silva

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See also: Silva and silvă

English[edit]

Etymology[edit]

From Latin silva

Noun[edit]

silva (uncountable)

  1. (forestry) The forest trees of a particular area
    • 1909, Willis Linn Jepson, The Trees of California, page 13:
      The most interesting and striking features of the silva of California relate to its composition, the geographical distribution of the species and their biological history.

Alternative forms[edit]

Anagrams[edit]


Latin[edit]

Etymology[edit]

From Proto-Indo-European *sel-, *swel- (beam, board, frame, threshold). Cognate with Ancient Greek ὕλη (húlē, wood, timber) and Old English syl (sill, threshold, foundation).

Pronunciation[edit]

Noun[edit]

silva f (genitive silvae); first declension

  1. wood, forest
  2. orchard, grove

Inflection[edit]

First declension.

Case Singular Plural
nominative silva silvae
genitive silvae silvārum
dative silvae silvīs
accusative silvam silvās
ablative silvā silvīs
vocative silva silvae

Related terms[edit]

Descendants[edit]

References[edit]

  • silva in Charlton T. Lewis and Charles Short (1879) A Latin Dictionary, Oxford: Clarendon Press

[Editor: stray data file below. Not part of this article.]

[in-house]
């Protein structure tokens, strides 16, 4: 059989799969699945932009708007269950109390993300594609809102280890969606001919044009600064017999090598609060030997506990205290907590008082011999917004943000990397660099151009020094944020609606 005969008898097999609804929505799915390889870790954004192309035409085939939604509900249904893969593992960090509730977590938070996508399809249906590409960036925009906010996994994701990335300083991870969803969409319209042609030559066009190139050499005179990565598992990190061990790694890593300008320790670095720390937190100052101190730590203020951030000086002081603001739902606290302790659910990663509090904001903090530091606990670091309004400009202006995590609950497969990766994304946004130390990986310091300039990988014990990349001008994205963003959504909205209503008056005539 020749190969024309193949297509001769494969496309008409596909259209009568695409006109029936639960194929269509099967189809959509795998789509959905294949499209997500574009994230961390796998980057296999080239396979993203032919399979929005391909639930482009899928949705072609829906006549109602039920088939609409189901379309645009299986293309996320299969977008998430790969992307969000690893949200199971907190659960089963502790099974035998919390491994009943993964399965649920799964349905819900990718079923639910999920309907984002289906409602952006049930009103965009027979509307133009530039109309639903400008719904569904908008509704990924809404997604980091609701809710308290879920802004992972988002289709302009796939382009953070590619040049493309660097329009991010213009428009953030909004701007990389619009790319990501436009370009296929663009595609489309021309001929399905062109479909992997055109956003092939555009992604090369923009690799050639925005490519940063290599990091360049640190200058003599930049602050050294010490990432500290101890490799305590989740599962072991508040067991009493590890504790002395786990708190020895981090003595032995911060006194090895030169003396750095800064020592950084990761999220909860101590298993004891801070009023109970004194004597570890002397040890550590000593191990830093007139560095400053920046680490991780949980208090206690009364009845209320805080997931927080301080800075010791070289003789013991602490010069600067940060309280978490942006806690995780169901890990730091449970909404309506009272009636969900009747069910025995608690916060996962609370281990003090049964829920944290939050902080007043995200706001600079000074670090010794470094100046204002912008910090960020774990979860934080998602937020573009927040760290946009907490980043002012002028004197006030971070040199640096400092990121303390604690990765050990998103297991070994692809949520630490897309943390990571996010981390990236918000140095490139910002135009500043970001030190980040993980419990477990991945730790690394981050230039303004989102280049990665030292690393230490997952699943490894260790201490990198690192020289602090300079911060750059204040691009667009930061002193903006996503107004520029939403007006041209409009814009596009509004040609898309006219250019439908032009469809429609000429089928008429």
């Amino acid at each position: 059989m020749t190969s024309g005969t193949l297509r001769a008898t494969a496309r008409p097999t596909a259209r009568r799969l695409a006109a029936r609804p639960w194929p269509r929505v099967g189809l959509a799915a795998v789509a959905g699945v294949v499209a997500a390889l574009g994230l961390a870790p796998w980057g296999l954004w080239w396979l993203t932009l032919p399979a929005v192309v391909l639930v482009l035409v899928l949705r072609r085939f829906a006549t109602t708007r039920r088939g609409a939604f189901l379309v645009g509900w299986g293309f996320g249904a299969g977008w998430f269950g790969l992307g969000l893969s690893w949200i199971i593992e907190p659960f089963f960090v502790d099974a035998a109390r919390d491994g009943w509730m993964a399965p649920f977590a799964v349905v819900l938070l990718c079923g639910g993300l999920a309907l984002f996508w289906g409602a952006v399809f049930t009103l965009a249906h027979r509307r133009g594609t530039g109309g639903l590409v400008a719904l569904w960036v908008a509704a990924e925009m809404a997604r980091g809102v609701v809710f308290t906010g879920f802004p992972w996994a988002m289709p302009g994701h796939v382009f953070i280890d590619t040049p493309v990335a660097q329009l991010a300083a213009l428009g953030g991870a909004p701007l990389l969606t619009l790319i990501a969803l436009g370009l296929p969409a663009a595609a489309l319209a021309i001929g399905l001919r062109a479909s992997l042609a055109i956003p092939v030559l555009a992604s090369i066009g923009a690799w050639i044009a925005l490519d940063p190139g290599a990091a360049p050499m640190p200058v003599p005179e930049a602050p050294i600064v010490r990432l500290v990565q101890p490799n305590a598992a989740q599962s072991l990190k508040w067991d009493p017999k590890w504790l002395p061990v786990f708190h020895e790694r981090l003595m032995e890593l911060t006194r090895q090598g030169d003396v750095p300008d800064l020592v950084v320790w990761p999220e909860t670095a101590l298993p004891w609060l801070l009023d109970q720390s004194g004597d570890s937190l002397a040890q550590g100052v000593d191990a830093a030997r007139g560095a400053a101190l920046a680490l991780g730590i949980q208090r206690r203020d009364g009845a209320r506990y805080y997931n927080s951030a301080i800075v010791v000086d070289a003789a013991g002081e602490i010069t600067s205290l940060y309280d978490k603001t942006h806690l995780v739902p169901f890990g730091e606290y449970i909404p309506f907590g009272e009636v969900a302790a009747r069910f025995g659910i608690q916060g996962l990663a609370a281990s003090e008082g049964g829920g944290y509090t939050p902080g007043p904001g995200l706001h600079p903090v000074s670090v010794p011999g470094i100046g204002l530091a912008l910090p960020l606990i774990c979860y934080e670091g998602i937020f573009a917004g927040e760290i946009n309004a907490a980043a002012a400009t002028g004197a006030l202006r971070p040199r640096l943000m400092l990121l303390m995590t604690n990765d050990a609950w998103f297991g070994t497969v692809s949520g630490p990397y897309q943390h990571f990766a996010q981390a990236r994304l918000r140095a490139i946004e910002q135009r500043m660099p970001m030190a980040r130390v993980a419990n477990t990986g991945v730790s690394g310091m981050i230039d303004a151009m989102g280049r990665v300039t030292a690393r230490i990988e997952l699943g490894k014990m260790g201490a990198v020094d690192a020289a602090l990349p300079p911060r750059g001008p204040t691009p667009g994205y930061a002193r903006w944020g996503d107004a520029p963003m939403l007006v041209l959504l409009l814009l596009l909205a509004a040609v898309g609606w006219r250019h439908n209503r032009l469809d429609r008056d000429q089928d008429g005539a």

• silva in Charlton T. Lewis (1891) An Elementary Latin Dictionary, New York: Harper & Brothers
  • du Cange, Charles (1883), “silva”, in G. A. Louis Henschel, Pierre Carpentier, Léopold Favre, editors, Glossarium Mediæ et Infimæ Latinitatis (in Latin), Niort: L. Favre
  • silva” in Félix Gaffiot’s Dictionnaire Illustré Latin-Français, Hachette (1934)
  • Carl Meissner; Henry William Auden (1894) Latin Phrase-Book[1], London: Macmillan and Co.
    • wooded hills: montes vestiti silvis

Portuguese[edit]

Etymology[edit]

From Old Portuguese silva, from Latin silva, from Proto-Indo-European *swel-, *sel- (mountain, ridge, forest). Compare the doublet selva.

Pronunciation[edit]

Noun[edit]

silva f (plural silvas)

  1. bramble

Romanian[edit]

Noun[edit]

silva f

  1. definite singular nominative form of silvă